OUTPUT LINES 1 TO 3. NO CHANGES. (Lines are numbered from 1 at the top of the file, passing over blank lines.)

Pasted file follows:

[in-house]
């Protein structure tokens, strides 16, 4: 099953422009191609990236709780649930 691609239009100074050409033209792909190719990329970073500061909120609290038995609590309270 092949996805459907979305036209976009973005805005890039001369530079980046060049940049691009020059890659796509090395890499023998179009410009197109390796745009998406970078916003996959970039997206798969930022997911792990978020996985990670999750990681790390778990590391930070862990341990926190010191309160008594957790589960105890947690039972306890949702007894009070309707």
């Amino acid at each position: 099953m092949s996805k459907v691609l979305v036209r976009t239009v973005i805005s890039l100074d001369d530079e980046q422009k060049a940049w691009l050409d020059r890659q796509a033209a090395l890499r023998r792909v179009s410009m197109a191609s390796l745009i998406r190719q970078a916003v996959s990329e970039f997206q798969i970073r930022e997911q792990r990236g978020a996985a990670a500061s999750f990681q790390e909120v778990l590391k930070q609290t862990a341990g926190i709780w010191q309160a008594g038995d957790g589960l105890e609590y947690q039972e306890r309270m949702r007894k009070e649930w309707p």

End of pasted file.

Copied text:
[in-house]
């Protein structure tokens, strides 16, 4: 099953422009191609990236709780649930 691609239009100074050409033209792909190719990329970073500061909120609290038995609590309270 092949996805459907979305036209976009973005805005890039001369530079980046060049940049691009020059890659796509090395890499023998179009410009197109390796745009998406970078916003996959970039997206798969930022997911792990978020996985990670999750990681790390778990590391930070862990341990926190010191309160008594957790589960105890947690039972306890949702007894009070309707």
């Amino acid at each position: 099953m092949s996805k459907v691609l979305v036209r976009t239009v973005i805005s890039l100074d001369d530079e980046q422009k060049a940049w691009l050409d020059r890659q796509a033209a090395l890499r023998r792909v179009s410009m197109a191609s390796l745009i998406r190719q970078a916003v996959s990329e970039f997206q798969i970073r930022e997911q792990r990236g978020a996985a990670a500061s999750f990681q790390e909120v778990l590391k930070q609290t862990a341990g926190i709780w010191q309160a008594g038995d957790g589960l105890e609590y947690q039972e306890r309270m949702r007894k009070e649930w309707p």